Digression time. I watched John Carpenter’s ‘The Ward’ yesterday with mild anticipation. I appreciate that ‘Ghosts of Mars’ is unforgivably bad and that ‘Escape From LA’ should never have happened, but ‘Cigarette Burns’ for ‘Masters of Horror’ was interesting and because I forgot the majority of it immediately after watching, ‘Pro Life’ with the devil coming to claim back his kid from an abortion clinic was a madcap enough failure for me to think fondly of it. After a decade out of movie making, one of my heroes directed a film that looks a little like a Canadian TV-movie and feel like ‘Halloween II’ and a sail way too close to the plot of a film I won’t name for spoiler purposes. Still, I quite liked the font for the title lettering. Even if it didn’t feel quite like my beloved Albertus MT, there was still a lithe, gothic look to it. For that reason, I enjoyed it for around two minutes and trundled through the rest — though it’s not as bad as George A. Romero’s ‘Survival of the Dead’ or Dario Argento’s ‘Giallo’ in the genre-director-off-the-boil stakes. Plus Carpenter told Dazed & Confused that he likes to sing along to Pink’s ‘Get the Party Started,’ so I’m blaming her for this CGI-aided damp squib of a film.

I hadn’t seen this 1986 image of Donald Duck wooing Daisy in full Paninari getup before until I picked up a fortieth anniversary Moncler book from a few years back. I’ve seen Mickey rendered in hardrock mode with some big boots on and a scowl, but a dayglo Donald seemed to be out to replace the brand’s trademark duck with that Moncler vest and nubuck Timberland boots. Italy’s consumerist convergence of brands somehow managed to echo elements of casual, mod, NYC’s street level boosters, hip-hop uniforms and even today’s breed of slimline chino twat. Donald got there before you all and he got the girl as a result.

Whenever I’m feeling ill, I watch a double bill of ‘Death Wish III’ and ‘Shottas’ — both films have healing properties through sheer mindlessness and are as riddled with errors as they are bullets, but I still can’t get enough of the disregard for period looks that ‘Shottas’ maintains. If you’re going to have a 1978 flashback scene with a stashed shooter, it’s best not to use a distinctive shoe like 1996’s Jordan XII to hide the weapon. The Hilfiger boxers in that scene are bad enough, but this was some progressive footwear for the 1970s. ‘Shottas’ is far too yard to care for wardrobe accuracy.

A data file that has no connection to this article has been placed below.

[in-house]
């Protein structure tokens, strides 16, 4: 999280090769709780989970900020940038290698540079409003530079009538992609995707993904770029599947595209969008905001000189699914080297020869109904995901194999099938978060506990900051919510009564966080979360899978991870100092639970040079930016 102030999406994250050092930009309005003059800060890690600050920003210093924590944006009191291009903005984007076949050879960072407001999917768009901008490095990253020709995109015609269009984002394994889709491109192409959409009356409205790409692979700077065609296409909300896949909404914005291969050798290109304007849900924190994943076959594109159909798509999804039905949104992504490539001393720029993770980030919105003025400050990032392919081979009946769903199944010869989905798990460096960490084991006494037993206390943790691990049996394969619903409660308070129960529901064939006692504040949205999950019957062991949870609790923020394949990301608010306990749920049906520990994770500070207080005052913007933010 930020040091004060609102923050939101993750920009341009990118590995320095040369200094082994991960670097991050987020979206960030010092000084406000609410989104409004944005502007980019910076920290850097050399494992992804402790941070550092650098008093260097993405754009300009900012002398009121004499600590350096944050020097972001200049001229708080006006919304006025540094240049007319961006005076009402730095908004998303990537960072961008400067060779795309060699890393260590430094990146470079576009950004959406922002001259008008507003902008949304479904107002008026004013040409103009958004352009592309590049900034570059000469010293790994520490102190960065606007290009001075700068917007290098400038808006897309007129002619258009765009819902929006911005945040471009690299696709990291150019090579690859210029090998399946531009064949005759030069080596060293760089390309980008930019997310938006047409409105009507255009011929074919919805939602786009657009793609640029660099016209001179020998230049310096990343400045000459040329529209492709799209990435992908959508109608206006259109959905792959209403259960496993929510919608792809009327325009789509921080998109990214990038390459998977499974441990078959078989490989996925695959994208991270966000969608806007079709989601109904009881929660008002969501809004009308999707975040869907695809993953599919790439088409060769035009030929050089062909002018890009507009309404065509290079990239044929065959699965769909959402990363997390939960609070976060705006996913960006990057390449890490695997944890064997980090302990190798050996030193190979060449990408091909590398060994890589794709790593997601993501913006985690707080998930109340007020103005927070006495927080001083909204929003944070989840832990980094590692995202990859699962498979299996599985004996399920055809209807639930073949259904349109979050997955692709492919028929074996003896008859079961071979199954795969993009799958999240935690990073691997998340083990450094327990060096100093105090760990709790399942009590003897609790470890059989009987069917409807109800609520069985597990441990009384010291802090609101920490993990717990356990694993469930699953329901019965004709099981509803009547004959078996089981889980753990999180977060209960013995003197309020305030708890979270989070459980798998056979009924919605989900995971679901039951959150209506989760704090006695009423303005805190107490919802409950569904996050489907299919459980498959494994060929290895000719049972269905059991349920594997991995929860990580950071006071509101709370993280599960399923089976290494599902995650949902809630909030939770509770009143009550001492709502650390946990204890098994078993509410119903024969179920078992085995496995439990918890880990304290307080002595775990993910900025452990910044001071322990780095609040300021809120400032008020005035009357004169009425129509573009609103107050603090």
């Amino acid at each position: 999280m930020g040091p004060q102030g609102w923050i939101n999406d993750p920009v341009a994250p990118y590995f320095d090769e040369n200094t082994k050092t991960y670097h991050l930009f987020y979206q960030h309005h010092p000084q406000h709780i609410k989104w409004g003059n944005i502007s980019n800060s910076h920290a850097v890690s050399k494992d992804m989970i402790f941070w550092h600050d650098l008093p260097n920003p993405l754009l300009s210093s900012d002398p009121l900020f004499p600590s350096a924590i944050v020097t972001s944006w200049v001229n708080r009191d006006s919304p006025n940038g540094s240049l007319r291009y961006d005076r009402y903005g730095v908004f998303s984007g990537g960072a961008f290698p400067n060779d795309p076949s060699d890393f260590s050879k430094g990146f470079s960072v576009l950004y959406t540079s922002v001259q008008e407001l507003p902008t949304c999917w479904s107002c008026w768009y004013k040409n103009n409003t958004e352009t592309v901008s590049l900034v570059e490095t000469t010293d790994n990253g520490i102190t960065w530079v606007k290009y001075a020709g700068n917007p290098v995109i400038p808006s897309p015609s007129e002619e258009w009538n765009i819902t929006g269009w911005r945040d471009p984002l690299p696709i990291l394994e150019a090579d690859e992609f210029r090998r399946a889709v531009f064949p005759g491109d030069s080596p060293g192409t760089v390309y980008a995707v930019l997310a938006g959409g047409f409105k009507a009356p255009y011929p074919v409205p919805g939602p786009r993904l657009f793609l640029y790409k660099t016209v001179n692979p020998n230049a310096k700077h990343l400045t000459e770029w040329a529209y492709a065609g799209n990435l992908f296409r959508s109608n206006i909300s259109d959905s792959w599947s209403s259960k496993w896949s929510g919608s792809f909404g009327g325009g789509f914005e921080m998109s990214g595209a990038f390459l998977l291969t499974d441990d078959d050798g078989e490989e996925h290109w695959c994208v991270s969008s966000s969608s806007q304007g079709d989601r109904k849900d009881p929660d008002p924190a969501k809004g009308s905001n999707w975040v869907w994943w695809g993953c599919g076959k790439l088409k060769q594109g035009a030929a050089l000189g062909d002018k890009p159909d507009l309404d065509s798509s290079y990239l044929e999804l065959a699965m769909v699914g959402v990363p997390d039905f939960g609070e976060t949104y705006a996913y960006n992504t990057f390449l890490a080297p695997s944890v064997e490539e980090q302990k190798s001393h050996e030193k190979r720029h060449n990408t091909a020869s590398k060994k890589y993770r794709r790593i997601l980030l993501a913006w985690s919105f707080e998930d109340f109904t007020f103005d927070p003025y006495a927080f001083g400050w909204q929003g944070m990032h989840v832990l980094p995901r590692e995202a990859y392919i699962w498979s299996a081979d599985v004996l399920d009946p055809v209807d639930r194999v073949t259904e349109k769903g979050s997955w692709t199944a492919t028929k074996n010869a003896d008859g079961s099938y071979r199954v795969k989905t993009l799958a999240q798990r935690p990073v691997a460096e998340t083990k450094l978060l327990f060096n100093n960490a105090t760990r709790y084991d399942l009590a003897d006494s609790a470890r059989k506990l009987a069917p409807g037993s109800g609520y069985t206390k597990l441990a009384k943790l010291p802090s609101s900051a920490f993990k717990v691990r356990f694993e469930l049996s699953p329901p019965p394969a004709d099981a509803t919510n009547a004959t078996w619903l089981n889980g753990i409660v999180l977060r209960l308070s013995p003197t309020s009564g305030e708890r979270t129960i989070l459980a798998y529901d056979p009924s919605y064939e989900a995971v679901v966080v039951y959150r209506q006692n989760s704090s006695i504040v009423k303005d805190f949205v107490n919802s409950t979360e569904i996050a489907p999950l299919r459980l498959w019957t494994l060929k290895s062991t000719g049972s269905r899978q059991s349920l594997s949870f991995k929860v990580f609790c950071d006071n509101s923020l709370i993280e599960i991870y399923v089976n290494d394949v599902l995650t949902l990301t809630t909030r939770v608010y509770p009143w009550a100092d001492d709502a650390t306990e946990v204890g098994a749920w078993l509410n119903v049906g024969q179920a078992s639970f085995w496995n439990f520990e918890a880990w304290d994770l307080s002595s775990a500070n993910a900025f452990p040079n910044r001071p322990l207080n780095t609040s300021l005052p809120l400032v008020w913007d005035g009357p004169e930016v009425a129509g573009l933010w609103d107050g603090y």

And what better way to celebrate a holiday weekend than with a very, very sincere Swiss documentary on Celtic Frost that somebody has kindly uploaded onto YouTube with English subtitles?


Lifted straight from Stephen Schuster’s Always Hungry blog and wildly appropriate at any given time.

It’s time to get my Tumblr on and post lots of images and videos with a minimum of text. Except I can’t be bothered to Tumblr, so I’ll post it all here today. If you’re one of the five people who follow this blog, then you’ll have noted a lack of focus, subject matter and the distracted nature of each entry. That’s deliberate and it’s intended as a simulation of my psyche. Sometimes you might get a 1000 word essay that’s laden with poor grammar and the next, a solitary paragraph. It’s like a lottery, in which the prize is a bunch of bullshit. All I can muster today is a collection of things that I’m into on Wednesday, May 25th, 2011 at around 10pm.